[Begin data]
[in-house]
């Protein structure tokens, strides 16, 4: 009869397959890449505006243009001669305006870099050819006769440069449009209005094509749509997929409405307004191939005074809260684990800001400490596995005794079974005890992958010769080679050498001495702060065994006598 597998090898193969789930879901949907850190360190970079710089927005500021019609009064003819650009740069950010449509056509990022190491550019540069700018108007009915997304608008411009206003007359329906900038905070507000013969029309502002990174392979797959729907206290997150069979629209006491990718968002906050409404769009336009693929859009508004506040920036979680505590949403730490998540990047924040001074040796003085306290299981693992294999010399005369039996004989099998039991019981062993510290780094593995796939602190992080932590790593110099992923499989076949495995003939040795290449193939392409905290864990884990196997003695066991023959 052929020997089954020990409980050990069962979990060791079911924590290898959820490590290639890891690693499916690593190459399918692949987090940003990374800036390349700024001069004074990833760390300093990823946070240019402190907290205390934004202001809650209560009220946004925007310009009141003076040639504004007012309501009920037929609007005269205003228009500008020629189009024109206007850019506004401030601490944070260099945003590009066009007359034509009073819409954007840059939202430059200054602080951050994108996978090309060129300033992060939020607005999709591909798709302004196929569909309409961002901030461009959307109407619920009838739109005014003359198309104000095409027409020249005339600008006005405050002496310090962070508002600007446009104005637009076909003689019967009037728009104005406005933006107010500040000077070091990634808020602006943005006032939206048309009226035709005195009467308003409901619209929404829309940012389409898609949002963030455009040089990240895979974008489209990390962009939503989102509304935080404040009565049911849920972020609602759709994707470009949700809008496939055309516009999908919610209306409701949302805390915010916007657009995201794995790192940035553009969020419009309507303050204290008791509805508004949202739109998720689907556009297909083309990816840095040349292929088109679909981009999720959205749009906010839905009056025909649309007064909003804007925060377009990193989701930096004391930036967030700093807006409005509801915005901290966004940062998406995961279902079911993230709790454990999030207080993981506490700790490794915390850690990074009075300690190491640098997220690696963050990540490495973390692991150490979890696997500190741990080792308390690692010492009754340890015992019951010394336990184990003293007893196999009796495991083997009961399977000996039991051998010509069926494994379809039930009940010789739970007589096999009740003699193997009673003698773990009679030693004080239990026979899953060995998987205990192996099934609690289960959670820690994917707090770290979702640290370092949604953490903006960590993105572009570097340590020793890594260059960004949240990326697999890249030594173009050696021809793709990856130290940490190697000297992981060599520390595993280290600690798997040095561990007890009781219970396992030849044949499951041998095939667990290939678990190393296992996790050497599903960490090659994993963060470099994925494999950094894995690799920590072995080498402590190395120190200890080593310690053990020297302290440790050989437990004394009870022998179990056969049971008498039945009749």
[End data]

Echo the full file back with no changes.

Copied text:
[in-house]
């Protein structure tokens, strides 16, 4: 009869397959890449505006243009001669305006870099050819006769440069449009209005094509749509997929409405307004191939005074809260684990800001400490596995005794079974005890992958010769080679050498001495702060065994006598 597998090898193969789930879901949907850190360190970079710089927005500021019609009064003819650009740069950010449509056509990022190491550019540069700018108007009915997304608008411009206003007359329906900038905070507000013969029309502002990174392979797959729907206290997150069979629209006491990718968002906050409404769009336009693929859009508004506040920036979680505590949403730490998540990047924040001074040796003085306290299981693992294999010399005369039996004989099998039991019981062993510290780094593995796939602190992080932590790593110099992923499989076949495995003939040795290449193939392409905290864990884990196997003695066991023959 052929020997089954020990409980050990069962979990060791079911924590290898959820490590290639890891690693499916690593190459399918692949987090940003990374800036390349700024001069004074990833760390300093990823946070240019402190907290205390934004202001809650209560009220946004925007310009009141003076040639504004007012309501009920037929609007005269205003228009500008020629189009024109206007850019506004401030601490944070260099945003590009066009007359034509009073819409954007840059939202430059200054602080951050994108996978090309060129300033992060939020607005999709591909798709302004196929569909309409961002901030461009959307109407619920009838739109005014003359198309104000095409027409020249005339600008006005405050002496310090962070508002600007446009104005637009076909003689019967009037728009104005406005933006107010500040000077070091990634808020602006943005006032939206048309009226035709005195009467308003409901619209929404829309940012389409898609949002963030455009040089990240895979974008489209990390962009939503989102509304935080404040009565049911849920972020609602759709994707470009949700809008496939055309516009999908919610209306409701949302805390915010916007657009995201794995790192940035553009969020419009309507303050204290008791509805508004949202739109998720689907556009297909083309990816840095040349292929088109679909981009999720959205749009906010839905009056025909649309007064909003804007925060377009990193989701930096004391930036967030700093807006409005509801915005901290966004940062998406995961279902079911993230709790454990999030207080993981506490700790490794915390850690990074009075300690190491640098997220690696963050990540490495973390692991150490979890696997500190741990080792308390690692010492009754340890015992019951010394336990184990003293007893196999009796495991083997009961399977000996039991051998010509069926494994379809039930009940010789739970007589096999009740003699193997009673003698773990009679030693004080239990026979899953060995998987205990192996099934609690289960959670820690994917707090770290979702640290370092949604953490903006960590993105572009570097340590020793890594260059960004949240990326697999890249030594173009050696021809793709990856130290940490190697000297992981060599520390595993280290600690798997040095561990007890009781219970396992030849044949499951041998095939667990290939678990190393296992996790050497599903960490090659994993963060470099994925494999950094894995690799920590072995080498402590190395120190200890080593310690053990020297302290440790050989437990004394009870022998179990056969049971008498039945009749």